A record number of Republican challengers to Massachusetts US congressional and state senate and house seats have emerged, 175 candidates according to one speaker. Because the destruction of the state and the nation by the left is now plain for all to see. Even many Democrat voters in Massachusetts are well aware of the one-party corruption that is dragging down the Birthplace of the American Revolution.
The main speakers at the GOP convention – Charlie Baker for governor, Bill Campbell for secretary of state, Karyn Polito for treasurer and Mary Connaughton for state auditor – all are honest reformers who spoke compellingly about the need to root our corruption. Scott Brown spoke too. And every candidate was talking persuasively in the way that I had planned to do several years before in running for Congress, but which was dismissed.
So what has changed?
One thing: The recession.
Think of it like this: You own a business and you are prosperous. You and your wife and your kids are spending money like crazy. You hardly notice all the cash spent on clothes and gadgets and computers and vacations and home improvements and soccer camp and dinners out at restaurants.
Then the recession hits, you are poorer, and all of a sudden you look at all your bills and you say, “Why are we spending so much?! Where has all the money gone?! Why didn’t we save more of it?!”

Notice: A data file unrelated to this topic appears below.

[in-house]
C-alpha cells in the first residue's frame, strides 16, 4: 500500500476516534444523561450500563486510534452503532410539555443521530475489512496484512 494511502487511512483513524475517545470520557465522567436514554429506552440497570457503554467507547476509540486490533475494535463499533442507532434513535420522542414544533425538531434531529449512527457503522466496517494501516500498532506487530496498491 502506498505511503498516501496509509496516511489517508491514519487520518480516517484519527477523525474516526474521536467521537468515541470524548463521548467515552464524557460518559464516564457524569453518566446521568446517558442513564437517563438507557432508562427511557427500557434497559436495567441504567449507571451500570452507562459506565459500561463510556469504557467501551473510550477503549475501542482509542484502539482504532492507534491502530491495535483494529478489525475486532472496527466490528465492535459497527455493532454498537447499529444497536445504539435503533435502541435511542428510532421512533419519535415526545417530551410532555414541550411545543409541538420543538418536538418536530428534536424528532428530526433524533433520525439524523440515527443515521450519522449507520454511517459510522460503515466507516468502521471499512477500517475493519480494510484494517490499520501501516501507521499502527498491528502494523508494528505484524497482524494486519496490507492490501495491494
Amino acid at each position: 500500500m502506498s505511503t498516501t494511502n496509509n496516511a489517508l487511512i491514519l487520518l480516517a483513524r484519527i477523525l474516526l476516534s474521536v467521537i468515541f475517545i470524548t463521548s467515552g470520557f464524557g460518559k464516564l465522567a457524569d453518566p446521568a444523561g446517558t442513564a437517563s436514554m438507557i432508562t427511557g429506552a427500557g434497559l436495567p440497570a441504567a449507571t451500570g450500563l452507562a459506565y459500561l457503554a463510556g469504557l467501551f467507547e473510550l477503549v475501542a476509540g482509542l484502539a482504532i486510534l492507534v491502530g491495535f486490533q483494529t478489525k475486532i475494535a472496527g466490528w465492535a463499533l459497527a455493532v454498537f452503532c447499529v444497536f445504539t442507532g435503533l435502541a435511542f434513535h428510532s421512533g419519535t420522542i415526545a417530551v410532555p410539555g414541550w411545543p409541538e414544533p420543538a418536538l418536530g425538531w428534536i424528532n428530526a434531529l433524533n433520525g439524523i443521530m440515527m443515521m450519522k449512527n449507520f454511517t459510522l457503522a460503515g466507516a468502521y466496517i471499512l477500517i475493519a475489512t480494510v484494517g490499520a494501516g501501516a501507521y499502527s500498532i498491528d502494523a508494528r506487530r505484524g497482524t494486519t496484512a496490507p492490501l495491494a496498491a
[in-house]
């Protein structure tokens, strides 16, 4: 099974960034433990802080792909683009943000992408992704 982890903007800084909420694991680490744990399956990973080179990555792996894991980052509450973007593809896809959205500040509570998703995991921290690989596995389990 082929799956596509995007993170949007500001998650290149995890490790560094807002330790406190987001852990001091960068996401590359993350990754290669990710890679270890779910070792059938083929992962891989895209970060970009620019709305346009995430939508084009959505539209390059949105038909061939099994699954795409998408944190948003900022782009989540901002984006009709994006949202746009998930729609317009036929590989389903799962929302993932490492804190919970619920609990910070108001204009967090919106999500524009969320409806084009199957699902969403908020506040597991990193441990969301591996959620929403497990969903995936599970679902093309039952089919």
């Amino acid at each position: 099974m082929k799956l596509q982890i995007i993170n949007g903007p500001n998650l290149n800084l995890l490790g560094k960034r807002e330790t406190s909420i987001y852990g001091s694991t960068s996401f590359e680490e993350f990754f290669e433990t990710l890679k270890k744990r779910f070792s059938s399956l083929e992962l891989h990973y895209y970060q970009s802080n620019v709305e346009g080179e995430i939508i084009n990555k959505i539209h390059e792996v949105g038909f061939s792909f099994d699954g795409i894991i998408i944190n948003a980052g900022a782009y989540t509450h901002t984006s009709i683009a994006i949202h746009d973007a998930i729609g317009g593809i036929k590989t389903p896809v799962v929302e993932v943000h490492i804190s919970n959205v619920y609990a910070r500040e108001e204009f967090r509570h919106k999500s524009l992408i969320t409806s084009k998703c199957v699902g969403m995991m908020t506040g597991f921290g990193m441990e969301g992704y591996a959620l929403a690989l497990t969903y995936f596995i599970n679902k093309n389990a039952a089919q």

And the reason for the new fiscal scrutiny is that the conditions have changed, like the tide going out and exposing all the rocks on the ocean floor. Today, states across America that paid no mind to the exorbitant salaries and pensions for state workers, the corrupt spending of the Democrat party, along with massive welfare handouts for the poor, suddenly are seeing that the water is low. And now the nation is waking up.
I was thrilled at the direct and confrontational tone of the speakers at our Massachusetts convention. They were unafraid. And when you watch the election returns in Massachusetts next November, you will see quite a few Republicans getting elected because they no longer are afraid of the Democrats who have been exposed like the weak old man behind the curtain in the Wizard of Oz, blowing smoke and sounding tough.